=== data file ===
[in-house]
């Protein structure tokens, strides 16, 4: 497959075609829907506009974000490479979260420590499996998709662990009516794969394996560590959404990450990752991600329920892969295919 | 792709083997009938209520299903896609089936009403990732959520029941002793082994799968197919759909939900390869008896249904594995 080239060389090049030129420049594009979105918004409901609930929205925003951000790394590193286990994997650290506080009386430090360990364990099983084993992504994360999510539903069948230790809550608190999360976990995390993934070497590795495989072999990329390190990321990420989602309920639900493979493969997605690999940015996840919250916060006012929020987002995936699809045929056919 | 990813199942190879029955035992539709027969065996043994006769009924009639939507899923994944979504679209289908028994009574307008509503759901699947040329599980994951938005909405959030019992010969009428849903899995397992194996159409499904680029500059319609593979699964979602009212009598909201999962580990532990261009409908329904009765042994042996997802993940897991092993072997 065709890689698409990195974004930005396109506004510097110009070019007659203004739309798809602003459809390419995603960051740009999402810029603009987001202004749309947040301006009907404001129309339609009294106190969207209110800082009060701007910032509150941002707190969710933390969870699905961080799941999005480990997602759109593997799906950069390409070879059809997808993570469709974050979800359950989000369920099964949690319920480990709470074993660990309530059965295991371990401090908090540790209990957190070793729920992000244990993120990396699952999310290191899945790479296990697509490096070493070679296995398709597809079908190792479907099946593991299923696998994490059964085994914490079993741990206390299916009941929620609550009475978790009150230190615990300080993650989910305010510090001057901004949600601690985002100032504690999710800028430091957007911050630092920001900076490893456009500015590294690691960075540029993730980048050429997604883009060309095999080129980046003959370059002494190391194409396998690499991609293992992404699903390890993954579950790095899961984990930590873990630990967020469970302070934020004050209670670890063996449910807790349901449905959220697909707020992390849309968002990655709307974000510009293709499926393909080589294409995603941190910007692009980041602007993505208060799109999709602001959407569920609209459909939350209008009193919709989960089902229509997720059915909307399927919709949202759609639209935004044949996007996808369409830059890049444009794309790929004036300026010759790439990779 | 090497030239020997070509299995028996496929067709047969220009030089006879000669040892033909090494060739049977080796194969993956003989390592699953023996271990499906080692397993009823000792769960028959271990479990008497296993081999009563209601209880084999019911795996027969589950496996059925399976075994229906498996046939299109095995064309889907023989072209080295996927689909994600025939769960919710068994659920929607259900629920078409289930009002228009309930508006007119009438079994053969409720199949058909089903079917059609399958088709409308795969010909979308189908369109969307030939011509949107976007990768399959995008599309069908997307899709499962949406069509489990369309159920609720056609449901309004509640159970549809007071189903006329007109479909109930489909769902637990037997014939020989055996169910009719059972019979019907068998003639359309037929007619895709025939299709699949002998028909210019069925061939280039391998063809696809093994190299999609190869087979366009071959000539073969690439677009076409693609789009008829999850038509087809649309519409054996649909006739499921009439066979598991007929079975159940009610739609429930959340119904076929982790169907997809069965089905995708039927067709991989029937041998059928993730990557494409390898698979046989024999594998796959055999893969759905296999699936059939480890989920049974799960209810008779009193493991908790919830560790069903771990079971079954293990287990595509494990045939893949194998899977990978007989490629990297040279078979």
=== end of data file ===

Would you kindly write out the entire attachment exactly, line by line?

[in-house]
């Protein structure tokens, strides 16, 4: 497959075609829907506009974000490479979260420590499996998709662990009516794969394996560590959404990450990752991600329920892969295919 | 792709083997009938209520299903896609089936009403990732959520029941002793082994799968197919759909939900390869008896249904594995 080239060389090049030129420049594009979105918004409901609930929205925003951000790394590193286990994997650290506080009386430090360990364990099983084993992504994360999510539903069948230790809550608190999360976990995390993934070497590795495989072999990329390190990321990420989602309920639900493979493969997605690999940015996840919250916060006012929020987002995936699809045929056919 | 990813199942190879029955035992539709027969065996043994006769009924009639939507899923994944979504679209289908028994009574307008509503759901699947040329599980994951938005909405959030019992010969009428849903899995397992194996159409499904680029500059319609593979699964979602009212009598909201999962580990532990261009409908329904009765042994042996997802993940897991092993072997 065709890689698409990195974004930005396109506004510097110009070019007659203004739309798809602003459809390419995603960051740009999402810029603009987001202004749309947040301006009907404001129309339609009294106190969207209110800082009060701007910032509150941002707190969710933390969870699905961080799941999005480990997602759109593997799906950069390409070879059809997808993570469709974050979800359950989000369920099964949690319920480990709470074993660990309530059965295991371990401090908090540790209990957190070793729920992000244990993120990396699952999310290191899945790479296990697509490096070493070679296995398709597809079908190792479907099946593991299923696998994490059964085994914490079993741990206390299916009941929620609550009475978790009150230190615990300080993650989910305010510090001057901004949600601690985002100032504690999710800028430091957007911050630092920001900076490893456009500015590294690691960075540029993730980048050429997604883009060309095999080129980046003959370059002494190391194409396998690499991609293992992404699903390890993954579950790095899961984990930590873990630990967020469970302070934020004050209670670890063996449910807790349901449905959220697909707020992390849309968002990655709307974000510009293709499926393909080589294409995603941190910007692009980041602007993505208060799109999709602001959407569920609209459909939350209008009193919709989960089902229509997720059915909307399927919709949202759609639209935004044949996007996808369409830059890049444009794309790929004036300026010759790439990779 | 090497030239020997070509299995028996496929067709047969220009030089006879000669040892033909090494060739049977080796194969993956003989390592699953023996271990499906080692397993009823000792769960028959271990479990008497296993081999009563209601209880084999019911795996027969589950496996059925399976075994229906498996046939299109095995064309889907023989072209080295996927689909994600025939769960919710068994659920929607259900629920078409289930009002228009309930508006007119009438079994053969409720199949058909089903079917059609399958088709409308795969010909979308189908369109969307030939011509949107976007990768399959995008599309069908997307899709499962949406069509489990369309159920609720056609449901309004509640159970549809007071189903006329007109479909109930489909769902637990037997014939020989055996169910009719059972019979019907068998003639359309037929007619895709025939299709699949002998028909210019069925061939280039391998063809696809093994190299999609190869087979366009071959000539073969690439677009076409693609789009008829999850038509087809649309519409054996649909006739499921009439066979598991007929079975159940009610739609429930959340119904076929982790169907997809069965089905995708039927067709991989029937041998059928993730990557494409390898698979046989024999594998796959055999893969759905296999699936059939480890989920049974799960209810008779009193493991908790919830560790069903771990079971079954293990287990595509494990045939893949194998899977990978007989490629990297040279078979």